How's your disaster preparedness? Most people have the following:

1. A first aid kit they bought at the store, and whose contents are more or less unknown. For all you know inside are three Band-Aids and a card that says "Call 911."

2. A candle, which you can use to look in the fridge and verify that all the ice cream is melting and needs immediate consumption.

3. A wind-up emergency radio which, when used, turns out to play "Pop! Goes the Weasel." Or it's a real one, and it broadcasts important information, such as "The power is out."

4. Emergency food: a dented can of Spam and some Beer Nuts. Worst comes to worst, you can hold a Bic lighter under a bag of microwave popcorn.

The authorities are better prepared. Last Wednesday, the Nicollet Mall hosted PrepareFair, an assembly of emergency response vehicles and personnel designed to "teach people to be ready in case of a disaster." But the only teaching tool I saw was a tiny little flashlight/whistle/compass, which doesn't make me feel ready. From what I understand about tornadoes, not a lot of people find themselves in the basement saying "Where's north? How about a tune?"

This doesn't mean the fair was a bust. If anything, it was an eye-opening introduction to the Stuff We Have In Case Bad Things Happen to Good People, and the men and women who are prepared to saddle up and save your bacon.

It had a "mass casualty" van, which might not be the attendance enticement they believed it would be. There were two big boats powered by fans, the sort of thing you see in the Everglades. One belongs to the sheriff's office, so if an alligator tries to rob a bank and get away, forget it.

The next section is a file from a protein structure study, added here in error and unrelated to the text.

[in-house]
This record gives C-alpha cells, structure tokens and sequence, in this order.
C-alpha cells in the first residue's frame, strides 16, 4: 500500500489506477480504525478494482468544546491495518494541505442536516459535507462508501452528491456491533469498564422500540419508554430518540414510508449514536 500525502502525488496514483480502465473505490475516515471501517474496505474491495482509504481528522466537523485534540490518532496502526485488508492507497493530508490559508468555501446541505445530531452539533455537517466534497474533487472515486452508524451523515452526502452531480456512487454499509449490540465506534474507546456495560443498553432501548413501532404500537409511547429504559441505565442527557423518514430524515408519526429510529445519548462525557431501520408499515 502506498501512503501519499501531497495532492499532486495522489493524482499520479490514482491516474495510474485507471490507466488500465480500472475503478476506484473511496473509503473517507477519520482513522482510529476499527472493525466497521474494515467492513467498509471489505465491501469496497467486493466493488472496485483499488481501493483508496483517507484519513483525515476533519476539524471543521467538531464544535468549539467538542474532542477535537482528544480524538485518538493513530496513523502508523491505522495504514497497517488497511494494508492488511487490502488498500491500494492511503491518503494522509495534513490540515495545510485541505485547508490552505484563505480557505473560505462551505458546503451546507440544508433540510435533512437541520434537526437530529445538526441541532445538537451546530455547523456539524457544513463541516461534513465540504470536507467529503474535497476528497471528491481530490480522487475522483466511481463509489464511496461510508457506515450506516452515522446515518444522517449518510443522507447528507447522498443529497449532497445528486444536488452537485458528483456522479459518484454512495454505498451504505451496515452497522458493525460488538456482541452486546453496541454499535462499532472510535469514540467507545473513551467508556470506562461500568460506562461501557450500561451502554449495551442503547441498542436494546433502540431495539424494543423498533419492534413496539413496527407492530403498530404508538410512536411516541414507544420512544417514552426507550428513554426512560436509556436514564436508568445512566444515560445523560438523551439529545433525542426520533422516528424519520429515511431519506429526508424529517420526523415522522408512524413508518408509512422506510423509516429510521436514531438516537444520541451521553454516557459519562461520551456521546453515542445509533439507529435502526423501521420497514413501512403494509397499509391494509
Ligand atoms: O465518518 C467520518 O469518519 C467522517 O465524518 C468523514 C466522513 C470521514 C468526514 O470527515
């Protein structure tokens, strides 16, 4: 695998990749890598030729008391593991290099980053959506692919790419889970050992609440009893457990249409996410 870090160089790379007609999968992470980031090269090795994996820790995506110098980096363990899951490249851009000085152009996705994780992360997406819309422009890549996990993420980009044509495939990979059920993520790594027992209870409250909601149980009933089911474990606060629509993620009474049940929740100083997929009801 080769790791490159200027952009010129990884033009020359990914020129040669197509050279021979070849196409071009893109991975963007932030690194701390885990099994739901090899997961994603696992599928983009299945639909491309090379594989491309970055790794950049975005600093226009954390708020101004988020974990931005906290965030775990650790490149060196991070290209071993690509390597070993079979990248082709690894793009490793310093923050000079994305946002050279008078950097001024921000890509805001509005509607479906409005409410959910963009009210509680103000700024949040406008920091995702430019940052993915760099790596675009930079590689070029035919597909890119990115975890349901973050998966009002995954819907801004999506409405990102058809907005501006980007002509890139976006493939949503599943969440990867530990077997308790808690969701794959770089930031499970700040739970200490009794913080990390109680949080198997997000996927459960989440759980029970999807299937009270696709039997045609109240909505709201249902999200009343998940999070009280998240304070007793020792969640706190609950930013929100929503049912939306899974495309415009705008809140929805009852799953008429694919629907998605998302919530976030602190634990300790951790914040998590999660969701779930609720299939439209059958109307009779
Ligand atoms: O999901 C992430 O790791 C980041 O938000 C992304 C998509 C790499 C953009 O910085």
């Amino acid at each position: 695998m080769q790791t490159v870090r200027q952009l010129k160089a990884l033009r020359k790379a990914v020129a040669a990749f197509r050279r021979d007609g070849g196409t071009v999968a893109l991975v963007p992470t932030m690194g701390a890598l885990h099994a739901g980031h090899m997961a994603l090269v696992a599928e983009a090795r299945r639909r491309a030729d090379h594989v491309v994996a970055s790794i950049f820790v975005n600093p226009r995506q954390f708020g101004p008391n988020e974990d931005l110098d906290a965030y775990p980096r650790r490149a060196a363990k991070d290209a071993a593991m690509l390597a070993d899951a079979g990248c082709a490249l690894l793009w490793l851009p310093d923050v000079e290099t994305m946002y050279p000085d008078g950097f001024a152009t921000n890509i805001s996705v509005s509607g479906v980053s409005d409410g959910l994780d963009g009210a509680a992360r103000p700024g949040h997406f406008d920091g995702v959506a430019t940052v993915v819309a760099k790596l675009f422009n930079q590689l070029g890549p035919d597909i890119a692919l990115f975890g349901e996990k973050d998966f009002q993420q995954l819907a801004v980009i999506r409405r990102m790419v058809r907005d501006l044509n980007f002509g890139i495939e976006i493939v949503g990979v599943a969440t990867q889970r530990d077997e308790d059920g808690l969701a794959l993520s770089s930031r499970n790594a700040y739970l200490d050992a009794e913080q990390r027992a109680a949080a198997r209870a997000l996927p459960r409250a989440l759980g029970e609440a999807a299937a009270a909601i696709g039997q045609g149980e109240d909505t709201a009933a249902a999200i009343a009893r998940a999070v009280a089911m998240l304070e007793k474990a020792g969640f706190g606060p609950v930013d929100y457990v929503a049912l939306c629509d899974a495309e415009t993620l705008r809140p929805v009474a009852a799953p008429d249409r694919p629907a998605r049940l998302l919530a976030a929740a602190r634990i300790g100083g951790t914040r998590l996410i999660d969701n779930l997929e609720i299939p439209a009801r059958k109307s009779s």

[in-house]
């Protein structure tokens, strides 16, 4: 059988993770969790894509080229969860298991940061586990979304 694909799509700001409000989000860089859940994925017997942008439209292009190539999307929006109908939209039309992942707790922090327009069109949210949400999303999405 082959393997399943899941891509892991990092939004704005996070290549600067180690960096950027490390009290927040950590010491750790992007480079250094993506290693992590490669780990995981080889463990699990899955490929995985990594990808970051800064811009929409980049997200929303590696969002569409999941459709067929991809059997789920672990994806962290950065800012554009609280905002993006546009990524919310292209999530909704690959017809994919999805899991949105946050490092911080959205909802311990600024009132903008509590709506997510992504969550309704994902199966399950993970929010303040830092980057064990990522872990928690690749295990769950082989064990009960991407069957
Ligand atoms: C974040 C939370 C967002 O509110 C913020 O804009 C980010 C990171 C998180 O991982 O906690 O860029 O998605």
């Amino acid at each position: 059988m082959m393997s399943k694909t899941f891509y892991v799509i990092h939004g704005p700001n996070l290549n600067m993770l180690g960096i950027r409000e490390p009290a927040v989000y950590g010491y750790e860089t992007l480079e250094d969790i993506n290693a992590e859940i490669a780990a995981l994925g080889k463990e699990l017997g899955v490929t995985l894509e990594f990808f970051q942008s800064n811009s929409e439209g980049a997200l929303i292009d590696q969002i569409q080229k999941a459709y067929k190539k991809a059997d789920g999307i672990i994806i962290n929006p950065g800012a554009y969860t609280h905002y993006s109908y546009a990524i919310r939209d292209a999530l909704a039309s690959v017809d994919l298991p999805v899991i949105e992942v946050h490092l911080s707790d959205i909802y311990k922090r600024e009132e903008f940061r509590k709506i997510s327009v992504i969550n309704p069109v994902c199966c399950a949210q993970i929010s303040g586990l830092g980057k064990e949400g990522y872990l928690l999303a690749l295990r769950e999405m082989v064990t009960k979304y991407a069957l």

There were mounted police. Salvation Army food trucks that can deliver the succor of coffee to firefighters and disaster victims. Army mobile chemical/biological weapon detection labs with Geiger counters that click loudly, explaining why your hair is coming out.

The Minneapolis police showed off a T3, which is a combination tricycle/chariot: good for patrolling, and the driver does not suffer the stain of dorkiness that soaks the Segway user. And a Turkey To Go trailer, capable of dispensing turkey within a half-hour of a nuclear attack -- oh, wait, no, that's a food kiosk on the mall.

But there was more: Did you know we have a bomb disposal truck? We do. Video stores might request it for carting off "Green Lantern" DVDs, but it has more serious purposes. The officer standing nearby was ready to answer all questions, including my stupid ones.

OK, you're staring at the bomb. Seconds are left. You have to choose: the green wire or the red wire? Doesn't make a difference, he said. So, the movies ... the movies are wrong?

How about the bombs themselves -- they have big LED lights to inform everyone how much time's left, right? No. "That's not what they teach us in bomb school," he grinned.

But do they teach you to follow your instincts -- say, you're about to cut one wire, but just before the timer goes to zero you cut the other one and there's a moment of incredible tension, but it was the right wire? He said no again, and I began to wonder if he was a real bomb-disposal guy after all.

Over at the mobile crime inspection lab, they had some cool tools: a doohickey that maps a crime scene with the help of some thingamajiggers -- stop me if I'm getting too technical -- and reconstructs the scene in a computer. The officer explained that the software allows them to add a specific murder weapon from a library of items. Wow, that makes planting a gun easier than ever! (Did not say this. Not stupid.)

But what if someone was murdered with an unconventional device, like a blender? He said the police can order anything they need from the software designers, who will custom make any murder weapon. Now, there's a program waiting to be hacked. It's only a matter of time before the prosecution hands around the reconstruction pictures and discovers the victim was done in by some Angry Birds.

Good to know they're ready, but the real PrepareFair is every other day on the Mall, where you don't see anyone who might ride to your rescue. Disaster hits, you're going to be on your own right away. Be ready.

No, a can of Spam and a Bic lighter isn't enough. But it's a start. • 612-673-7858 More daily at